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When you’ve got a melody that you’re wanting to harmonize, the usual way to proceed is to first establish a pulse (i.e., get your foot tapping). For most hit songs (more than 90%), that pulse you’re feeling is in 4/4 time, one of the characteristics of which means the first foot tap will be a strong beat, and the second tap will be a weaker beat. This strong-weak pattern alternates throughout the song. The melody notes that happen on a strong beat (and sometimes the following weak beat) are usually indicating the chord possibilities.
So most people don’t have a problem with that part of figuring out chords. But all that gives you are chord possibilities. It doesn’t really do much to help create a sensible progression that works for, let’s say, your entire verse, or entire chorus. All it does is makes sure that the melody notes work with the chords. So you can wind up with a song where the chords work, but don’t make a heck of a lot of sense when you consider them as part of a progression.
Let me give a clearer description of the problem. Let’s say you’re melody is an ascending C major scale, where you’d like to place a chord on every second note. That means, according to my first paragraph above, that you want to be sure that the notes C, E, G and B have a chord that harmonizes it properly. If that’s your only concern, you might wind up with a chord progression like this:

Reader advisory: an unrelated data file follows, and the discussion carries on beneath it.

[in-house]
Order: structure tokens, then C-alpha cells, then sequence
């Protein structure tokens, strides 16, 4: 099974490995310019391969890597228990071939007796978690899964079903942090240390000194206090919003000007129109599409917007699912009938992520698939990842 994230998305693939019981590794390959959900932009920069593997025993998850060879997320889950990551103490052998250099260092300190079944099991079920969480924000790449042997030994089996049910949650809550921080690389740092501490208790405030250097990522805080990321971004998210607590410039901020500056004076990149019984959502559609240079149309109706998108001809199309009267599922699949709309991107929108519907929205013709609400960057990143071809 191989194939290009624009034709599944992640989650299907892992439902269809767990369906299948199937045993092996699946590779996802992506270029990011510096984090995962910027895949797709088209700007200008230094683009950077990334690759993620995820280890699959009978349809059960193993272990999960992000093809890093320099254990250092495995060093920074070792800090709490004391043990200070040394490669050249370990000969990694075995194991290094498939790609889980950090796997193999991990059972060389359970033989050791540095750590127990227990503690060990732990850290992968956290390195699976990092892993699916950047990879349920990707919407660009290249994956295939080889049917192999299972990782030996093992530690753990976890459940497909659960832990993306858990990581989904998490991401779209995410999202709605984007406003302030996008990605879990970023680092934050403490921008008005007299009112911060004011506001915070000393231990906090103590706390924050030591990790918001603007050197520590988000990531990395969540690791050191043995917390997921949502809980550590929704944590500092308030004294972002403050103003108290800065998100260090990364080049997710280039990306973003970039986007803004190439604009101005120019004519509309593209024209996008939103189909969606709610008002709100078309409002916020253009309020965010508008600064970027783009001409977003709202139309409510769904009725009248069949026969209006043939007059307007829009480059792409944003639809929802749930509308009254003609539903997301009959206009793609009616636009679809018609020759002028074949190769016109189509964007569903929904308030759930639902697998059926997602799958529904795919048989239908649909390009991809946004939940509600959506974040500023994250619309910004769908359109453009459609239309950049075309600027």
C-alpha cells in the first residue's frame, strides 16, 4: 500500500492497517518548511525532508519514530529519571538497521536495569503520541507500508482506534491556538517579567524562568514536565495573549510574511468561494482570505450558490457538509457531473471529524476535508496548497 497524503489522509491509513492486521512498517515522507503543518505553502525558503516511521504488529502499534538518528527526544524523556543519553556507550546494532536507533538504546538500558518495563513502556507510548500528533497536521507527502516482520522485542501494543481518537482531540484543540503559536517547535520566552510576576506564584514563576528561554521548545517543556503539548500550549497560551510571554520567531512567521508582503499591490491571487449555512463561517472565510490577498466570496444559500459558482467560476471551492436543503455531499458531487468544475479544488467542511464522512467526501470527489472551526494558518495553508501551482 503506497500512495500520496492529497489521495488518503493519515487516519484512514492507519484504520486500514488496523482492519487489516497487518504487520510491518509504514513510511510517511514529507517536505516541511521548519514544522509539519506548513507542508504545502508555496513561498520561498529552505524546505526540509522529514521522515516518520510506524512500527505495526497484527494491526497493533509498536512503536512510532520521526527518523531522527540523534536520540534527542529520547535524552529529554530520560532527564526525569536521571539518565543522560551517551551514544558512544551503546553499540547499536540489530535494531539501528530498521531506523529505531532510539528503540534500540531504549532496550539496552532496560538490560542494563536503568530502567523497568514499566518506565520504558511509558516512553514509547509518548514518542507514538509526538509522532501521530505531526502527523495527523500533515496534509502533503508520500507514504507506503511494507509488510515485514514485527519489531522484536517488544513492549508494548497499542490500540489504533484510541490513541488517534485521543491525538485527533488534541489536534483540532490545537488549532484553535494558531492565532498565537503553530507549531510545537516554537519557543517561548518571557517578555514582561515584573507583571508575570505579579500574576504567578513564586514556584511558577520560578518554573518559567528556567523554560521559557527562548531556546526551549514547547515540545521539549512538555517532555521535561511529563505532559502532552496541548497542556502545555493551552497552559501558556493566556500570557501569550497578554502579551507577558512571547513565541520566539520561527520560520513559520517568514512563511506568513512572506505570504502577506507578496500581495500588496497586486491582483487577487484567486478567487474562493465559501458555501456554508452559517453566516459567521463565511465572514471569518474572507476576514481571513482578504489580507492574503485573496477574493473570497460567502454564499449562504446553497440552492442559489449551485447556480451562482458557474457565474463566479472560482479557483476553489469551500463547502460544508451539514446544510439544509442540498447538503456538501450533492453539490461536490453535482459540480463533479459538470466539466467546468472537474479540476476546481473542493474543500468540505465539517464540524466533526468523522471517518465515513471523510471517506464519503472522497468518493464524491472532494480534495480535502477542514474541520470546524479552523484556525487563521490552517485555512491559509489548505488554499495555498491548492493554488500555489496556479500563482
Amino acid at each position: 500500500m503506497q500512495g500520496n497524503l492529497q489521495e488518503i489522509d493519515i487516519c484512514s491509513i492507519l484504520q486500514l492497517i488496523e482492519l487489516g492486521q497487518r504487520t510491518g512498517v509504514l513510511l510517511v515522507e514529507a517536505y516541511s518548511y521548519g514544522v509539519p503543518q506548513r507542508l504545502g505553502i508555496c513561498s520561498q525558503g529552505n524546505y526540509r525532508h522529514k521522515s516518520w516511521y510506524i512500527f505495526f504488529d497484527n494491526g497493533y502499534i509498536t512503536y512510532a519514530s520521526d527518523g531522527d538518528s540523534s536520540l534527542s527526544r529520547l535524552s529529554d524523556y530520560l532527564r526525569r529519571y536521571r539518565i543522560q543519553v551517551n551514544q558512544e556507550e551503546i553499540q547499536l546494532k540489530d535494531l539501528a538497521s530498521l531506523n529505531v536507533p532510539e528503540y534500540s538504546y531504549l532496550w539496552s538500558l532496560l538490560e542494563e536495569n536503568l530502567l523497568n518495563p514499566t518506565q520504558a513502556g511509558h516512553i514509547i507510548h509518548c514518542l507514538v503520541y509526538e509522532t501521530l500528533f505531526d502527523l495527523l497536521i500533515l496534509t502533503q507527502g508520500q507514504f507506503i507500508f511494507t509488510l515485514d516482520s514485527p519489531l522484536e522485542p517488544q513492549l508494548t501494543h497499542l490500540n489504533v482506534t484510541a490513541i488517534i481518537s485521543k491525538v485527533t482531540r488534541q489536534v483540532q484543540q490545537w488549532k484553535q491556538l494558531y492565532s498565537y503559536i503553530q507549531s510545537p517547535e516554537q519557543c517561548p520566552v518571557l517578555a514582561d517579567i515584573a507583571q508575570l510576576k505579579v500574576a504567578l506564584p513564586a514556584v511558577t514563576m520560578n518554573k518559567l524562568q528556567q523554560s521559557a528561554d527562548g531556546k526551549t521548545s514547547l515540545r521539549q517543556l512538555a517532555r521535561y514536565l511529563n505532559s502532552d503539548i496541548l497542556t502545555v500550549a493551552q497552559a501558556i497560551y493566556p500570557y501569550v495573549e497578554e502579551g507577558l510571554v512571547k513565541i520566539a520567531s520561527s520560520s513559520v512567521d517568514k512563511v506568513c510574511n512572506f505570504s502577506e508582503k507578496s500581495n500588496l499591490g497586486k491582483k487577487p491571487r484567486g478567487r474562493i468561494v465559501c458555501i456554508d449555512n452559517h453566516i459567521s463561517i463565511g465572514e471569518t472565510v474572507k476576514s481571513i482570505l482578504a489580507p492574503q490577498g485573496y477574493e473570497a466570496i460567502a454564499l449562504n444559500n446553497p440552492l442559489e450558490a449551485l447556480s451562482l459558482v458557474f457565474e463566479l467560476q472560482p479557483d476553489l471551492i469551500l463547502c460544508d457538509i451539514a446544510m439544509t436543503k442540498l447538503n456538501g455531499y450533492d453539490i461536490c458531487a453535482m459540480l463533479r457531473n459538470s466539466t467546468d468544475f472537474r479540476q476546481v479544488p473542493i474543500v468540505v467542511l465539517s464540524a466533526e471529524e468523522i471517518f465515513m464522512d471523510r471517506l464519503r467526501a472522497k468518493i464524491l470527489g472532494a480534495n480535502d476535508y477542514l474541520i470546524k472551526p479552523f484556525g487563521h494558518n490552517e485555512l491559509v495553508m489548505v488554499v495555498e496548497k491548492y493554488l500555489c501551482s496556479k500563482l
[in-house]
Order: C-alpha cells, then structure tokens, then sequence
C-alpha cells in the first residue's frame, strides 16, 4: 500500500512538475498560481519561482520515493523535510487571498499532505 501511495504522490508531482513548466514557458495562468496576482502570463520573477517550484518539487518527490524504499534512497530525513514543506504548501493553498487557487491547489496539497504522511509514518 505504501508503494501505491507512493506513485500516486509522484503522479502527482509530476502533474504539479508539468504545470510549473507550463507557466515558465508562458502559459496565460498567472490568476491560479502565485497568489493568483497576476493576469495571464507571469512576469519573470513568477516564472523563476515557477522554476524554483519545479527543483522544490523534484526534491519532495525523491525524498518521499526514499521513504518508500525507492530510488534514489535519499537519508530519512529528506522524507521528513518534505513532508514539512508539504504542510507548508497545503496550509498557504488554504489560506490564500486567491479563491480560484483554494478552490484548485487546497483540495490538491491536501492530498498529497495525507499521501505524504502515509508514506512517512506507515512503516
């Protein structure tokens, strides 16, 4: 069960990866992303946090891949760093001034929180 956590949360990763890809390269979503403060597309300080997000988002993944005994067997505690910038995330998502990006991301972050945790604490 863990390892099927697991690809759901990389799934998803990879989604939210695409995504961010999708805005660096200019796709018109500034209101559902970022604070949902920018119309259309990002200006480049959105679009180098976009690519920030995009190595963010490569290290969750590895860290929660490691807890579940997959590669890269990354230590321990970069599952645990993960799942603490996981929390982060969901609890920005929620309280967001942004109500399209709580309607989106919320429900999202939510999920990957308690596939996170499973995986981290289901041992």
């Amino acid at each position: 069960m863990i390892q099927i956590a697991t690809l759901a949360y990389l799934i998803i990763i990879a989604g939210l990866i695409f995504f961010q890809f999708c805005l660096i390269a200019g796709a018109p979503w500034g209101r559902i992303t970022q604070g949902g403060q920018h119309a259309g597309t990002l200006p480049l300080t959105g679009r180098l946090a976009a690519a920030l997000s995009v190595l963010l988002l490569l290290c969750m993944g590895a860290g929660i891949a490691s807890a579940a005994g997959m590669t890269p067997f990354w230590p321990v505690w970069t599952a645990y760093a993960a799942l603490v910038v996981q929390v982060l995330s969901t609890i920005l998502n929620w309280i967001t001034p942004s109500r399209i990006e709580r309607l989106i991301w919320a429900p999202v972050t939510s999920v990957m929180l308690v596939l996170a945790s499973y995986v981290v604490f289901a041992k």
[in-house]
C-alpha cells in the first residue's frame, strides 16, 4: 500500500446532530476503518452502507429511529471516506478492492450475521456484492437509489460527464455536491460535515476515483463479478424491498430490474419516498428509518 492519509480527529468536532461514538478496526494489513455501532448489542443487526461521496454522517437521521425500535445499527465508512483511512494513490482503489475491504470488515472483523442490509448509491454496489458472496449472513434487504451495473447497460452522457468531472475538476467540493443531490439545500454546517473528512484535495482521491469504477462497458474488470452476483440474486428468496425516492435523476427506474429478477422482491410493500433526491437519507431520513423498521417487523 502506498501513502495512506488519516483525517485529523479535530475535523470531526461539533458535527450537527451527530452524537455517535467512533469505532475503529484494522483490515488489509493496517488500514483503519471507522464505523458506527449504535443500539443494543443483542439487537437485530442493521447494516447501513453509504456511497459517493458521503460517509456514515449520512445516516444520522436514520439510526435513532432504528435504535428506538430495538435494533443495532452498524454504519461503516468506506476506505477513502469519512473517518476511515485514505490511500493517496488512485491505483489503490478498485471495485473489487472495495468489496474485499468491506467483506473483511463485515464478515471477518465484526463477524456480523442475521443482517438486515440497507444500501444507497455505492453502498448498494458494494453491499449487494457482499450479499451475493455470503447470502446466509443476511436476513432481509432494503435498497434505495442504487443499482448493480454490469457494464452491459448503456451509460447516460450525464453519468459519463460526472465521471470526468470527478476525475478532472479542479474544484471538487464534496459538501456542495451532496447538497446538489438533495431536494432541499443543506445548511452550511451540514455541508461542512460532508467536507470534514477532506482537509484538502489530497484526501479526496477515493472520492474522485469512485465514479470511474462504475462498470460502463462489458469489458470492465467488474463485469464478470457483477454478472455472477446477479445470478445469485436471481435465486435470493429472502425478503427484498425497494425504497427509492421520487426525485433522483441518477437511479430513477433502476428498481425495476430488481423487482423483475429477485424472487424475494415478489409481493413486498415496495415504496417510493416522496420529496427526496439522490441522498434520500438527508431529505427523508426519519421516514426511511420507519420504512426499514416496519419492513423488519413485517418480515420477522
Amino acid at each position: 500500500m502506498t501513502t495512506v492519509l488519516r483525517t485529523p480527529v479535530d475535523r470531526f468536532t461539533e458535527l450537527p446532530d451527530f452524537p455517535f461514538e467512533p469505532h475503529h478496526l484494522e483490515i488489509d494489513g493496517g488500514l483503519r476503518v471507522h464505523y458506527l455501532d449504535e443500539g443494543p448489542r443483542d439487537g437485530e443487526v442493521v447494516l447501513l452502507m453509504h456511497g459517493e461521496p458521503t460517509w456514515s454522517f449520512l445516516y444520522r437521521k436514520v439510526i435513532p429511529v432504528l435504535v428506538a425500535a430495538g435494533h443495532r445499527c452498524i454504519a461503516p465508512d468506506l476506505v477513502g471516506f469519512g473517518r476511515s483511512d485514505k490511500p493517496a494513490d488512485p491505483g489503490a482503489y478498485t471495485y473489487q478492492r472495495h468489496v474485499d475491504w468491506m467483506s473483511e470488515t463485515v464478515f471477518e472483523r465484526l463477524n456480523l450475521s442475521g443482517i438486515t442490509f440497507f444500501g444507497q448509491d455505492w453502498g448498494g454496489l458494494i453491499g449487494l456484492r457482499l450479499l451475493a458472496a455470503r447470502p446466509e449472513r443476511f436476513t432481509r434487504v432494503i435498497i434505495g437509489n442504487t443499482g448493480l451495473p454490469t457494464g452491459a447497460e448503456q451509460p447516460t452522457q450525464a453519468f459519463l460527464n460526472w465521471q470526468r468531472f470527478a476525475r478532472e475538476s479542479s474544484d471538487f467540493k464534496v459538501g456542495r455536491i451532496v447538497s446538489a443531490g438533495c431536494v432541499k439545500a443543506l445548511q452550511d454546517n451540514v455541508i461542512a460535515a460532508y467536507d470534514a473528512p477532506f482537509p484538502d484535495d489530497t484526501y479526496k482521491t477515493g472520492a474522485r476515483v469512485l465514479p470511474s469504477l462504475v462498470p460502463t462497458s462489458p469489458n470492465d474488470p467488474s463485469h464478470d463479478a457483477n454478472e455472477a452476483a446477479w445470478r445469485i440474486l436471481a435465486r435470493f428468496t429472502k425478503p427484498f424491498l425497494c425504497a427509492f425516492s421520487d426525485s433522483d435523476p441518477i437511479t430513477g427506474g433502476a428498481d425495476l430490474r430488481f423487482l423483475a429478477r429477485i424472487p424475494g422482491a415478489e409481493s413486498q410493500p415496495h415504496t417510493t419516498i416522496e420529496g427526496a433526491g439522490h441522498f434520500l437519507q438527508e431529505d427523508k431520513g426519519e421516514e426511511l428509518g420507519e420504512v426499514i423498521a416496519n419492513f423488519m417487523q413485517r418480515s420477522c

C Em G Bdim
That progression doesn’t really cut it for me, and I doubt it does for you. But go ahead and play it, and sing a C-major scale to it, with each chord lasting for two notes of the scale. You’ll notice that the progression properly harmonizes the scale, but makes little sense, plus leaving the end of your scale feeling incomplete.
So as you can see, simply finding chords that fit your melody is only one part of the solution you’re looking for. The second part is trying to find chords that, when considered all together, make a sensible harmonic journey.
Chord progressions usually reside in a key. Progressions that we call strong are the ones that clearly make the key obvious. (The progression C F G C makes the key of C major obvious, and so it’s strong.) Progressions that we call fragile are ones that point to a key, but in a less obvious way. (The progression Em D Am D is in G major, but would be considered somewhat fragile, because G is never heard, so you don’t know if G major is the key, or if it will eventually be the key of E minor).
So the second part of the chord progression task is this: create a harmonic journey that, to some degree, establishes a chord as being tonic – the home key. Whether strong or fragile, your progression needs to point (clearly or perhaps even ambiguously) to one chord as being harmonically supreme.
So it requires you to see the big picture. I usually recommend to my students that when you harmonize a melody, if you’re not getting anywhere, start with the simplest progression you can that will work. From there, you can use chord substitutions to make your progression more interesting. Another way of saying that is: when in doubt, go for a strong progression first, and then maybe modify it to be fragile if you like.
Here are some better ways of harmonizing a C major scale. What I’ve done in most cases is started somewhere other than the I-chord in C major, determining to end up in C major. I’ve repeated the final C in the melody to help. As you can hopefully hear, each progression represents an interesting harmonic journey where I’ve tried to get back to C major as a vital responsibility. This requires me to treat some of the notes of the scale as non-chord-tones: notes that doesn’t normally apply to that chord:
Do you have a way that you’d harmonize that scale? Why not make a comment below.
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